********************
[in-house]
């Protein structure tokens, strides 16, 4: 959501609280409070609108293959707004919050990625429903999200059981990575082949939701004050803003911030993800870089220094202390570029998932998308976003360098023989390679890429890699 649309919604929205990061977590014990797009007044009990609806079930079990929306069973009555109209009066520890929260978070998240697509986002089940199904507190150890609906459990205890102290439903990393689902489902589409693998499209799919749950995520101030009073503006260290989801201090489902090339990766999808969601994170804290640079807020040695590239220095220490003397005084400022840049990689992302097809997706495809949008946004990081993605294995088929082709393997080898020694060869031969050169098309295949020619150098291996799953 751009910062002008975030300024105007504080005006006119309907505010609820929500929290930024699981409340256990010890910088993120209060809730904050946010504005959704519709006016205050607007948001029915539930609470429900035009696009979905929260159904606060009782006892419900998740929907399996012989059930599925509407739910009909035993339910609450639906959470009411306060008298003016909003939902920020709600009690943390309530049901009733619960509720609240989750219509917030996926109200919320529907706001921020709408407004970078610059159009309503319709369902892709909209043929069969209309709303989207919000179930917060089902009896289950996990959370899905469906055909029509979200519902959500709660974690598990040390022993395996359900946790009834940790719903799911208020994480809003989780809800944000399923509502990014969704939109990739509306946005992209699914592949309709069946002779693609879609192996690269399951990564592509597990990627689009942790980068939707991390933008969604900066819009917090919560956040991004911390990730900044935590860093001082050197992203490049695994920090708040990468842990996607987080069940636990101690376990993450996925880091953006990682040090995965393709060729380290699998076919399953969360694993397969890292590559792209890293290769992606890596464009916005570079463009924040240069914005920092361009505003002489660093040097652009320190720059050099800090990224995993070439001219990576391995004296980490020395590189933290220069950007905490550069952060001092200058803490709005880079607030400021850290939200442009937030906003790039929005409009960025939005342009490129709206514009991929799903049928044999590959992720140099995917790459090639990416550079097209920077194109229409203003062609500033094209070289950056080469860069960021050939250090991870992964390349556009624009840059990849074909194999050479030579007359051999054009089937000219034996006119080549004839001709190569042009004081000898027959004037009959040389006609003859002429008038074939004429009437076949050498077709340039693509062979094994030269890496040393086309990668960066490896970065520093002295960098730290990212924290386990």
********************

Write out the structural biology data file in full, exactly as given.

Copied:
[in-house]
């Protein structure tokens, strides 16, 4: 959501609280409070609108293959707004919050990625429903999200059981990575082949939701004050803003911030993800870089220094202390570029998932998308976003360098023989390679890429890699 649309919604929205990061977590014990797009007044009990609806079930079990929306069973009555109209009066520890929260978070998240697509986002089940199904507190150890609906459990205890102290439903990393689902489902589409693998499209799919749950995520101030009073503006260290989801201090489902090339990766999808969601994170804290640079807020040695590239220095220490003397005084400022840049990689992302097809997706495809949008946004990081993605294995088929082709393997080898020694060869031969050169098309295949020619150098291996799953 751009910062002008975030300024105007504080005006006119309907505010609820929500929290930024699981409340256990010890910088993120209060809730904050946010504005959704519709006016205050607007948001029915539930609470429900035009696009979905929260159904606060009782006892419900998740929907399996012989059930599925509407739910009909035993339910609450639906959470009411306060008298003016909003939902920020709600009690943390309530049901009733619960509720609240989750219509917030996926109200919320529907706001921020709408407004970078610059159009309503319709369902892709909209043929069969209309709303989207919000179930917060089902009896289950996990959370899905469906055909029509979200519902959500709660974690598990040390022993395996359900946790009834940790719903799911208020994480809003989780809800944000399923509502990014969704939109990739509306946005992209699914592949309709069946002779693609879609192996690269399951990564592509597990990627689009942790980068939707991390933008969604900066819009917090919560956040991004911390990730900044935590860093001082050197992203490049695994920090708040990468842990996607987080069940636990101690376990993450996925880091953006990682040090995965393709060729380290699998076919399953969360694993397969890292590559792209890293290769992606890596464009916005570079463009924040240069914005920092361009505003002489660093040097652009320190720059050099800090990224995993070439001219990576391995004296980490020395590189933290220069950007905490550069952060001092200058803490709005880079607030400021850290939200442009937030906003790039929005409009960025939005342009490129709206514009991929799903049928044999590959992720140099995917790459090639990416550079097209920077194109229409203003062609500033094209070289950056080469860069960021050939250090991870992964390349556009624009840059990849074909194999050479030579007359051999054009089937000219034996006119080549004839001709190569042009004081000898027959004037009959040389006609003859002429008038074939004429009437076949050498077709340039693509062979094994030269890496040393086309990668960066490896970065520093002295960098730290990212924290386990």